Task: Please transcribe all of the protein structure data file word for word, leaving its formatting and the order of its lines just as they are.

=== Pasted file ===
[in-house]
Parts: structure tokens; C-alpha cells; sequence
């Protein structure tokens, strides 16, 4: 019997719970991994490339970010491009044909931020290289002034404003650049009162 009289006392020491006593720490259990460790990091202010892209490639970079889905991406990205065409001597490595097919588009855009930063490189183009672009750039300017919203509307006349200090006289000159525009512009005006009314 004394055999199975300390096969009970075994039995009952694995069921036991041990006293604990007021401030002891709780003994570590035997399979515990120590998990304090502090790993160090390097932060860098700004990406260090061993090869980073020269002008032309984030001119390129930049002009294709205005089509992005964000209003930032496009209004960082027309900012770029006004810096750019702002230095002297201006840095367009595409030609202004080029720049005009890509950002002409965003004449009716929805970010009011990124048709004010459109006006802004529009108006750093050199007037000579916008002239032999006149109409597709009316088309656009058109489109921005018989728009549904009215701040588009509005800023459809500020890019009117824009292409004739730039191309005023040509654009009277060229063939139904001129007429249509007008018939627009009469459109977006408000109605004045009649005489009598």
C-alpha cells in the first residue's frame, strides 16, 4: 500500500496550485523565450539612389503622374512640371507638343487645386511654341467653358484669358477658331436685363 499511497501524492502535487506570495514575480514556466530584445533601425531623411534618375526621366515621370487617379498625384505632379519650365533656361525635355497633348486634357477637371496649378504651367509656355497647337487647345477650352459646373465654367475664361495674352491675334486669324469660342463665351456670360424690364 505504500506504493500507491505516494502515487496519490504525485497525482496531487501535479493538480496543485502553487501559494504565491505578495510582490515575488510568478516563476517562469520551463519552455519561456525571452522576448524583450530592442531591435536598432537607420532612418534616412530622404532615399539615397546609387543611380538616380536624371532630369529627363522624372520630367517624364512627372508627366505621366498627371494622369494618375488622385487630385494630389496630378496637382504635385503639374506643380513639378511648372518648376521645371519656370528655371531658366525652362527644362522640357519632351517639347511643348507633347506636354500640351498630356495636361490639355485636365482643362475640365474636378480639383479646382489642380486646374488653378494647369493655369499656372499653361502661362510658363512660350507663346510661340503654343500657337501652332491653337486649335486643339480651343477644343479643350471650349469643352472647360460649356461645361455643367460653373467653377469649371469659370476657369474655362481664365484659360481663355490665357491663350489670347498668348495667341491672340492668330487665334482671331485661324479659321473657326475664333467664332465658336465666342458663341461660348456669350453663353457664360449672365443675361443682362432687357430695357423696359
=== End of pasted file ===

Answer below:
[in-house]
Parts: structure tokens; C-alpha cells; sequence
């Protein structure tokens, strides 16, 4: 019997719970991994490339970010491009044909931020290289002034404003650049009162 009289006392020491006593720490259990460790990091202010892209490639970079889905991406990205065409001597490595097919588009855009930063490189183009672009750039300017919203509307006349200090006289000159525009512009005006009314 004394055999199975300390096969009970075994039995009952694995069921036991041990006293604990007021401030002891709780003994570590035997399979515990120590998990304090502090790993160090390097932060860098700004990406260090061993090869980073020269002008032309984030001119390129930049002009294709205005089509992005964000209003930032496009209004960082027309900012770029006004810096750019702002230095002297201006840095367009595409030609202004080029720049005009890509950002002409965003004449009716929805970010009011990124048709004010459109006006802004529009108006750093050199007037000579916008002239032999006149109409597709009316088309656009058109489109921005018989728009549904009215701040588009509005800023459809500020890019009117824009292409004739730039191309005023040509654009009277060229063939139904001129007429249509007008018939627009009469459109977006408000109605004045009649005489009598």
C-alpha cells in the first residue's frame, strides 16, 4: 500500500496550485523565450539612389503622374512640371507638343487645386511654341467653358484669358477658331436685363 499511497501524492502535487506570495514575480514556466530584445533601425531623411534618375526621366515621370487617379498625384505632379519650365533656361525635355497633348486634357477637371496649378504651367509656355497647337487647345477650352459646373465654367475664361495674352491675334486669324469660342463665351456670360424690364 505504500506504493500507491505516494502515487496519490504525485497525482496531487501535479493538480496543485502553487501559494504565491505578495510582490515575488510568478516563476517562469520551463519552455519561456525571452522576448524583450530592442531591435536598432537607420532612418534616412530622404532615399539615397546609387543611380538616380536624371532630369529627363522624372520630367517624364512627372508627366505621366498627371494622369494618375488622385487630385494630389496630378496637382504635385503639374506643380513639378511648372518648376521645371519656370528655371531658366525652362527644362522640357519632351517639347511643348507633347506636354500640351498630356495636361490639355485636365482643362475640365474636378480639383479646382489642380486646374488653378494647369493655369499656372499653361502661362510658363512660350507663346510661340503654343500657337501652332491653337486649335486643339480651343477644343479643350471650349469643352472647360460649356461645361455643367460653373467653377469649371469659370476657369474655362481664365484659360481663355490665357491663350489670347498668348495667341491672340492668330487665334482671331485661324479659321473657326475664333467664332465658336465666342458663341461660348456669350453663353457664360449672365443675361443682362432687357430695357423696359